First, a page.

PUBLISHED ON July 25th, 2014


Tanzania has been urged to create a single window at border points so as to boost cross-border trade in the East African region.

“There is a need for Tanzania government to create a single window at border points so as to make it easy for traders to conduct their business. The government must find ways to improve its infrastructure and eliminate all bottlenecks to doing business,” Erich Kieck, the Director of the World Customs Organization (WCO) said recently during a visit here.

He said once Tanzania reduces the number of its agencies, more trade will be opened up.

He said Tanzania has numerous agencies at its border posts which are negatively affecting cross-border trade.

Kieck told East African Business Week during the two-day National Policy Dialogue organized by the Tanzania Revenue Authority (TRA), if the government can work on this bottleneck it will then mean a faster expansion of business.

Hesaid the existence of many government agencies not only increases the cost of doing business, but is also unfriendly in regards to saving time.

This encourages illicit trade, corruption and unnecessary delays at the border posts.

Kieck said there is also a need for the government to plan together with the private sector so as to understand their challenges and discuss issues that discourage their businesses.

The TRA’s Commissioner for Customs and Exercise, Tiagi Kabisi said, the overall aim of this policy dialogue is to enhance cooperation between customs, other government agencies and the private sector.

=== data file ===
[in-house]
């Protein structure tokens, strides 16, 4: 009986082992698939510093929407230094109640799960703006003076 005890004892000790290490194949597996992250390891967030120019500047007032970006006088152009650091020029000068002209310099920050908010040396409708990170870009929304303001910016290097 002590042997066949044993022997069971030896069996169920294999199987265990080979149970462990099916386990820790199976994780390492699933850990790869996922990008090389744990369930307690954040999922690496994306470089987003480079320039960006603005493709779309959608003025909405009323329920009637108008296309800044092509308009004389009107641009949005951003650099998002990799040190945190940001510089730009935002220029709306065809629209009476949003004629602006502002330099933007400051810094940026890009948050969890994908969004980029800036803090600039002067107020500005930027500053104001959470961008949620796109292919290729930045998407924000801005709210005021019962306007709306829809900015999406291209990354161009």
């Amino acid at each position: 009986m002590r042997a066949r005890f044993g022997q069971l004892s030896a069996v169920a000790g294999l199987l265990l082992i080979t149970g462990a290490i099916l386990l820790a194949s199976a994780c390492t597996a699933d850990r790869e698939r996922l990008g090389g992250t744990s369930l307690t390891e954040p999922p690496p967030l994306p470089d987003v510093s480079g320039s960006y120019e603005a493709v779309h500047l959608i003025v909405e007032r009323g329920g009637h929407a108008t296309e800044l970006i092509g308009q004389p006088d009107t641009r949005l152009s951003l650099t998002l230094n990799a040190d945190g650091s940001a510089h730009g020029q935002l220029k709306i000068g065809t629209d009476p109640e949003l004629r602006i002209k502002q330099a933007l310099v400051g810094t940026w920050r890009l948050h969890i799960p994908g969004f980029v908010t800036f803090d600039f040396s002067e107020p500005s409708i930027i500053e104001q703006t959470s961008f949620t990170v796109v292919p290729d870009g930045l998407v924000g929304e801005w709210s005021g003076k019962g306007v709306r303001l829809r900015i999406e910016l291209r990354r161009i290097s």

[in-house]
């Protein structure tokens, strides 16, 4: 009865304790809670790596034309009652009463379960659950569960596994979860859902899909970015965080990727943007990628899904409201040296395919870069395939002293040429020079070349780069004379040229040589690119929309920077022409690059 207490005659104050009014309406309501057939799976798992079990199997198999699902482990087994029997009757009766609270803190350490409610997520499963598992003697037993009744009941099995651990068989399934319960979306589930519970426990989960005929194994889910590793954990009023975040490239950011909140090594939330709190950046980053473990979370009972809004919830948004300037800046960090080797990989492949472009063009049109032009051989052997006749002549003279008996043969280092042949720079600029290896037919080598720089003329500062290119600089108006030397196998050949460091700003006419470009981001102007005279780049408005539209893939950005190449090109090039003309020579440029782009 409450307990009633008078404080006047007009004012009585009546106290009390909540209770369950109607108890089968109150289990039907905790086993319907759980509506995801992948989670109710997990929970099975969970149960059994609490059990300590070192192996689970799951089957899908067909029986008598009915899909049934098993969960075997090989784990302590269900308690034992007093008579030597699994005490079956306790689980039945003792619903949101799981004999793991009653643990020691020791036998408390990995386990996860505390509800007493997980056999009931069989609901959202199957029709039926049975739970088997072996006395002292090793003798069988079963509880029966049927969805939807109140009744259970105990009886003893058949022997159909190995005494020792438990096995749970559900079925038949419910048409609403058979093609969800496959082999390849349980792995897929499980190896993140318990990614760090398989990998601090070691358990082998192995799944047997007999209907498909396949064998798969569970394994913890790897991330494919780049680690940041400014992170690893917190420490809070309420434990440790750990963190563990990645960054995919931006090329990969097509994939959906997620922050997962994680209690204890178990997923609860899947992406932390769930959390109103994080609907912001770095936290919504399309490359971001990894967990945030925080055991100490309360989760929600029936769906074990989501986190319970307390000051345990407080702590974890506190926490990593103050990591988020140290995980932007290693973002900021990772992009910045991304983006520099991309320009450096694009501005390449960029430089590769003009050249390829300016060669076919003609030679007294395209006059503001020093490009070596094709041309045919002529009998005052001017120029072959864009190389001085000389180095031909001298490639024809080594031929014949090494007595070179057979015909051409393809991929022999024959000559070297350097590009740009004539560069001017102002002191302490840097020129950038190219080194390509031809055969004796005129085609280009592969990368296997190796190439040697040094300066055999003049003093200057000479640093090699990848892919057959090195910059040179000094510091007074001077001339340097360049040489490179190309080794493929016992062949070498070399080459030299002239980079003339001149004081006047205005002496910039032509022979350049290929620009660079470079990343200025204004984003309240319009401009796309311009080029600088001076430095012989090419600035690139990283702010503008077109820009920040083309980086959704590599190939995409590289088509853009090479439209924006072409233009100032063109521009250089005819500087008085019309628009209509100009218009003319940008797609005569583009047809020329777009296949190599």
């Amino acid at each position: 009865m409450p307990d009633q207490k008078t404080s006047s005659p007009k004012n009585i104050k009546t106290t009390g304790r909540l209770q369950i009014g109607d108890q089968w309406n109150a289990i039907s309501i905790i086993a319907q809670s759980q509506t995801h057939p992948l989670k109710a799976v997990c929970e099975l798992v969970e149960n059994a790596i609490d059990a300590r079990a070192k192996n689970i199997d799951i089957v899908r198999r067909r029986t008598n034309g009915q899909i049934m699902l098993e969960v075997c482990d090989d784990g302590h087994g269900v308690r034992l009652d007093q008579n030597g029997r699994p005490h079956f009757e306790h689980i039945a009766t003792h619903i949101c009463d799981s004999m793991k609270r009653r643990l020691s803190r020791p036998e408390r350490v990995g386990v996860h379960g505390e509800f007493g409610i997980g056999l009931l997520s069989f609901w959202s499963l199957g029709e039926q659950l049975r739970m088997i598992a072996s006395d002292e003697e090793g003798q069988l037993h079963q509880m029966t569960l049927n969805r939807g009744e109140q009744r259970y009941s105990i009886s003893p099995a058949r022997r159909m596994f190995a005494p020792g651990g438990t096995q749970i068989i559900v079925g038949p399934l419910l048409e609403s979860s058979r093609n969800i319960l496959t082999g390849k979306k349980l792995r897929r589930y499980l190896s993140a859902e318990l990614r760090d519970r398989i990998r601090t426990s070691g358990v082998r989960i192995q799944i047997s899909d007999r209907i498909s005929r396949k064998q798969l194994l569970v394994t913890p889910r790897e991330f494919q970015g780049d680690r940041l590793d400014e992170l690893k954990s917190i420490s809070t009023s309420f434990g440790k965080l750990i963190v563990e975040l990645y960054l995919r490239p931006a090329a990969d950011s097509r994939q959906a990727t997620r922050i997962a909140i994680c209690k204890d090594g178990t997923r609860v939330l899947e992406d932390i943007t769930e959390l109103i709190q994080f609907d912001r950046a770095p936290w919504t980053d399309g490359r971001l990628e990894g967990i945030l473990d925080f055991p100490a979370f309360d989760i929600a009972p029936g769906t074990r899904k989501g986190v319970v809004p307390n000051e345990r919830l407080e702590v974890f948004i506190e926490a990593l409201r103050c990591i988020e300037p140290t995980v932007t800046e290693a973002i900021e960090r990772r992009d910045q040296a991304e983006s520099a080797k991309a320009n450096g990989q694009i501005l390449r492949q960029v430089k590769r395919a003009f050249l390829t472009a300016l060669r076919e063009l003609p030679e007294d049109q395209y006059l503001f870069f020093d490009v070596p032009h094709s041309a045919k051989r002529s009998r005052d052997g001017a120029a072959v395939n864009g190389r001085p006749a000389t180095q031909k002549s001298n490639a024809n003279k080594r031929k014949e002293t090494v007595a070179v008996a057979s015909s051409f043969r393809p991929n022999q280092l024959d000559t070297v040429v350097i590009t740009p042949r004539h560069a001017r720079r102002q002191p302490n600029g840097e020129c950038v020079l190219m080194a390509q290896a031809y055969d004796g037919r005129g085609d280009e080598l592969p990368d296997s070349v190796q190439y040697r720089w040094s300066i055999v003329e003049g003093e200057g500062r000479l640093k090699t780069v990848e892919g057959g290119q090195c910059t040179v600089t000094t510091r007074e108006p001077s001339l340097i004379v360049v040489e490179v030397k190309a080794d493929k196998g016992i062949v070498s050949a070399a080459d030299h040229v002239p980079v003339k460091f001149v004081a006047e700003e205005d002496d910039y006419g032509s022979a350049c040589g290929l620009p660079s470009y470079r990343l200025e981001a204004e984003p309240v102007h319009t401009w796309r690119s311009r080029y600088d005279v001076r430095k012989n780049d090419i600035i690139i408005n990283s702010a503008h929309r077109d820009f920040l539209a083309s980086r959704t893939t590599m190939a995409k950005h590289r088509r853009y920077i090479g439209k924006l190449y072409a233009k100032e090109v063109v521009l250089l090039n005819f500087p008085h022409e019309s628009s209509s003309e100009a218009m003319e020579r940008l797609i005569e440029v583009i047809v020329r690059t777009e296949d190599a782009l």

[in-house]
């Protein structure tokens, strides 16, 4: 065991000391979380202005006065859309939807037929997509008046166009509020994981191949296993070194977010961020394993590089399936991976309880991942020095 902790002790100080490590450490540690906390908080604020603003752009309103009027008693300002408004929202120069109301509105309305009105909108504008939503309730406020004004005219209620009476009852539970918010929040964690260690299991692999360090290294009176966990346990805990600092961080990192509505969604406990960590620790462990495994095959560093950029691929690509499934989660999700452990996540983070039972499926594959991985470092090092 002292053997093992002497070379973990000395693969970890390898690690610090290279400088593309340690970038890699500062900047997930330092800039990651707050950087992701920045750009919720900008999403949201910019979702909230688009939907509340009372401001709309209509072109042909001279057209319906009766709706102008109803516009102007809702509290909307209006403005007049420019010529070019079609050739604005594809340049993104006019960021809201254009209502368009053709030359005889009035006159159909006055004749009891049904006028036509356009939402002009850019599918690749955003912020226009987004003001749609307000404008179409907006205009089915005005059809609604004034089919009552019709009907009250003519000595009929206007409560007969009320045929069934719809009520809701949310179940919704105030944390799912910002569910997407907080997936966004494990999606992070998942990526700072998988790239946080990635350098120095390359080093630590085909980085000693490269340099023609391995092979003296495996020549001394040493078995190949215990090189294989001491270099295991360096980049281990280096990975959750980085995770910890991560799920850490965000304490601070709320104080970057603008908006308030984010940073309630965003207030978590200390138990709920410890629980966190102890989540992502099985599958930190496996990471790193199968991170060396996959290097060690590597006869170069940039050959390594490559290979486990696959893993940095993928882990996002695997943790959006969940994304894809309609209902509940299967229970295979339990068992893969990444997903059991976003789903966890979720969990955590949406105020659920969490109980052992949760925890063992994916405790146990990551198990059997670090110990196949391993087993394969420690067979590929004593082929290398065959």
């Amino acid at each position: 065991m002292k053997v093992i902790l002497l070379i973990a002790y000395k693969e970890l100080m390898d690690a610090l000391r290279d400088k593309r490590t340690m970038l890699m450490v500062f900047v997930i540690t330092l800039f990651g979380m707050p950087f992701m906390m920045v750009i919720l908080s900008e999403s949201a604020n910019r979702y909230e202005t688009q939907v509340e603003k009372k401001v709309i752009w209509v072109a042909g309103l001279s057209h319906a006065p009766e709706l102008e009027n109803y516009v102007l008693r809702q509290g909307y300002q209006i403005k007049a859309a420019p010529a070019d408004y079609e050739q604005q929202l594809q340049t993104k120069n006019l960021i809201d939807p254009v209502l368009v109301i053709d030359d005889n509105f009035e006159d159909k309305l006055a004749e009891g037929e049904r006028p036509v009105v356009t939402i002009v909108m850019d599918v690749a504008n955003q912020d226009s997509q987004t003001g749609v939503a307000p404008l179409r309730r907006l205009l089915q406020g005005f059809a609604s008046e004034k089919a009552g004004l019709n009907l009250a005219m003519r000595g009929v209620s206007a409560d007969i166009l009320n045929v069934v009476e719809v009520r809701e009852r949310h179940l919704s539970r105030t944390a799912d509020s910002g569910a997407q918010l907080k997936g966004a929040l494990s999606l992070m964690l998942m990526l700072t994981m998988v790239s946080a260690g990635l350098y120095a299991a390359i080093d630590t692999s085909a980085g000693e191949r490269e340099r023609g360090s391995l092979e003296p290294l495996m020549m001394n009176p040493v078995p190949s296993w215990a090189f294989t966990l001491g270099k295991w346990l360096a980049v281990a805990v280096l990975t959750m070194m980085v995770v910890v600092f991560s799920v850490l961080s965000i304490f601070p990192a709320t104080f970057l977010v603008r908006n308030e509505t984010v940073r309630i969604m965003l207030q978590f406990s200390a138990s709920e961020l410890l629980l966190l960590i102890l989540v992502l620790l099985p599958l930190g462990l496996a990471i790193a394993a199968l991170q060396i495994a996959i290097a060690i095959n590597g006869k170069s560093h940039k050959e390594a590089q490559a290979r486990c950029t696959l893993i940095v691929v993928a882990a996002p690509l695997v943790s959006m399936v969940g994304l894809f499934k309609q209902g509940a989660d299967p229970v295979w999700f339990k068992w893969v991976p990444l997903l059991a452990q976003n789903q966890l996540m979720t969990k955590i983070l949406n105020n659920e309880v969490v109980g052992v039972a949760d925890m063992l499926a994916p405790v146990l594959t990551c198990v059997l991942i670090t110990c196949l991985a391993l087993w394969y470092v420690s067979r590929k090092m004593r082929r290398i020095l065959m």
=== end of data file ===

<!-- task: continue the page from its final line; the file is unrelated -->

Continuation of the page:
“This will be achieved through discussions on international standards, trends and practical experiences of other countries with respect to coordinated border management and customs business cooperation,” he said.

He said this dialogue could not have come at a better moment than this, since the objectives are clearly in line with and support “our efforts as country in improving our economic competitiveness with a view to accelerate growth, creating jobs, opportunities and ultimately reduce poverty,” he said.

“These efforts include those geared towards improving investment climate, greater regional economic integration, harmonization of standards and procedure regionally and internationally, reduction and elimination of non-tariff barriers (NTBs) and customs modernization,” he said.

“We at TRA are pleased to implement this important project in collaboration with WCO, we believe that the involvement of all key stakeholders in the cargo and passenger clearance chain at policy or operations, is of paramount important in modernization of customs,” Kabisi said.

Kabisi said while the primary role of Tanzania Customs Administration is revenue collection, it is also their duty to help legal trade and enable the private sector to play its role effectively and efficiently in the growth of the economy.

He thanked government of Finland for supporting the project. He said such assistance “will enhance our economic competitiveness and ultimately improve the quality of life of our people,” he said.

The Finnish Ambassador to Tanzania, Sinikka Antila, the Finnish example shows that economic freedom and trade liberation goes hand in hand with sustainable growth and welfare. Finland is the home of such giants as Nokia.

She said according to the rankings, the most competitive countries are also most democratic and currupt-free. This means that governance should be given priority.

She said the private sector needs a level-playing field, rule of law and predictability. Efficiently working customs authorities are key for facilitating international trade, she said.

“Time and costs associated with crossing borders are a major impediment for integrating countries in international value chains,” she said.

“Business environment and infrastructure need to improve and crucially for the topic of this dialogue, the ease of crossing borders needs to improve,” she said.

Source: East African Business Week

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